Providing Safety
Are two safety switches required for PLe / SIL3?

Are two safety switches required for PLe/SIL3?

There is a lot of interest in the question whether it is mandatory to use 2 safety switches for PLe applications.

Oversizing creates mechanical fault exclusion

1 amGard Pro switch achieves PLe

This discussion has been going on for years but has only really come to the attention since a note was added to table D8 of the ISO 13489-2-2012 in 2012:

‘ For PLe a fault exclusion for mechanical (e. g. the mechanical link between actuator and contact element) and electrical aspects is not allowed. In this case redundancy is necessary’

Two paragraphs from the recently published EN ISO 14119 (the interlocks standard) give a slightly different view of the topics “Assessment of faults” and “Fault exclusions.” Where an interlock system requires PLr e……… In order to achieve this it is normally not justifiable to exclude faults, such as broken actuators. ‘

‘There should be a proper selection of the device ensuring that the holding force (Fzh – see 5.7.4) of the guard locking device is sufficient…….. In this case the use of fault exclusion for breakage of the locking element does not necessarily limit the PL or SIL for the guard locking function.’

What does this mean in practice?
It is clear that the above-mentioned standards have different views on whether or not to apply fault exclusions. Where in the first example there is still talk of “not allowed”, this changes in the second and third examples from “normally not justifiable” to “does not have to be a limiting factor”. Nevertheless, the common message is: The breaking of tongues / keys (hereinafter referred to as “actuators”) should be included in the assessment in PLe applications.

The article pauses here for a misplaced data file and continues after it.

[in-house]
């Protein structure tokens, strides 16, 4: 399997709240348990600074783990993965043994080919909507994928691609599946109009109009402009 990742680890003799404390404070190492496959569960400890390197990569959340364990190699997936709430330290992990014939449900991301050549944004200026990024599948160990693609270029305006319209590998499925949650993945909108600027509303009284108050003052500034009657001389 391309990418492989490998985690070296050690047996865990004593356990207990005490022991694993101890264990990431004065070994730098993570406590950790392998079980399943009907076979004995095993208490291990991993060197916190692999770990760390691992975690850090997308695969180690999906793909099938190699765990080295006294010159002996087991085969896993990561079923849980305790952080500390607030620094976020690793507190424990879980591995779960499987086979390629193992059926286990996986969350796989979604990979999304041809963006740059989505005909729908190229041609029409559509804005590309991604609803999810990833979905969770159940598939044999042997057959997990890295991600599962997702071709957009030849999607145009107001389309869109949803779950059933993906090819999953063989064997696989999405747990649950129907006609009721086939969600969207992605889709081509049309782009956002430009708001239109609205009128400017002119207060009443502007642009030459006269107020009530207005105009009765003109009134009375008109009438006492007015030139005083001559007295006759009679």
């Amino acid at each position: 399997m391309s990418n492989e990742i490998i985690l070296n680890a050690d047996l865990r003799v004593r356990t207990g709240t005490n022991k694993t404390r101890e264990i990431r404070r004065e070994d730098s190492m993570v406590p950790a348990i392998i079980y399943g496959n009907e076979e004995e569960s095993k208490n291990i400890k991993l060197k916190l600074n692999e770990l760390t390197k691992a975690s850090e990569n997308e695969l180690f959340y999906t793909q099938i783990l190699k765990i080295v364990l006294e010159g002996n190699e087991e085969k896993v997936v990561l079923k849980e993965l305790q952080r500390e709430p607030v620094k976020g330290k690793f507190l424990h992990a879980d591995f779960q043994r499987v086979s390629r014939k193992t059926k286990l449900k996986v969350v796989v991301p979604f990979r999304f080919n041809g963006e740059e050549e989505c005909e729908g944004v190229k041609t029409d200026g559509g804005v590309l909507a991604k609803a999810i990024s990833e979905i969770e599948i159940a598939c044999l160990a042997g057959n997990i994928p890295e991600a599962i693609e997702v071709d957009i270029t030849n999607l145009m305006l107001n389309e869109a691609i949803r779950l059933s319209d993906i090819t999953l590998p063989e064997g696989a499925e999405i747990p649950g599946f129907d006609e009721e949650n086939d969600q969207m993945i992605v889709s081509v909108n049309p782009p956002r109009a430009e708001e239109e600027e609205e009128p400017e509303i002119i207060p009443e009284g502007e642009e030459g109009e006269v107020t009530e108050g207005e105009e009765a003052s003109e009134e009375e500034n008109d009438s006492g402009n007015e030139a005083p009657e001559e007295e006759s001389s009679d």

This is understandable when using standard safety switches, as it is not uncommon for actuators to break down, resulting in a fail-to-danger situation.

The design of the Fortress amGard Pro head modules and actuators was the starting point to create an indestructible solution that meets the interlocks standard. By producing all force-bearing components from oversized stainless steel, Fortress Interlocks has developed an actuator that can absorb more than 50x the energy than a standard actuator and a head module that can withstand more than 4,000KG of pulling force. The result is a safety switch that is stronger than the door and the hinges on which it is mounted.

The oversizing, extensive testing and the data of more than 3 billion hours of in-use products give Fortress Interlocks and TÜV SÜD the proof that one amGard Pro is a PLe safety switch and that a second safety switch is not necessary.

Conclusion
For PLe applications, the actuator needs attention. If you use a standard actuator, even for light-duty applications, you have to use a second safety switch. It is also possible to use a safety switch in combination with a non-contact switch (safety sensor). However, it is easier to achieve PLe if one Fortress Interlocks amGard Pro switch is used (i.e. with a head module and tongue that are stronger than the shield itself).

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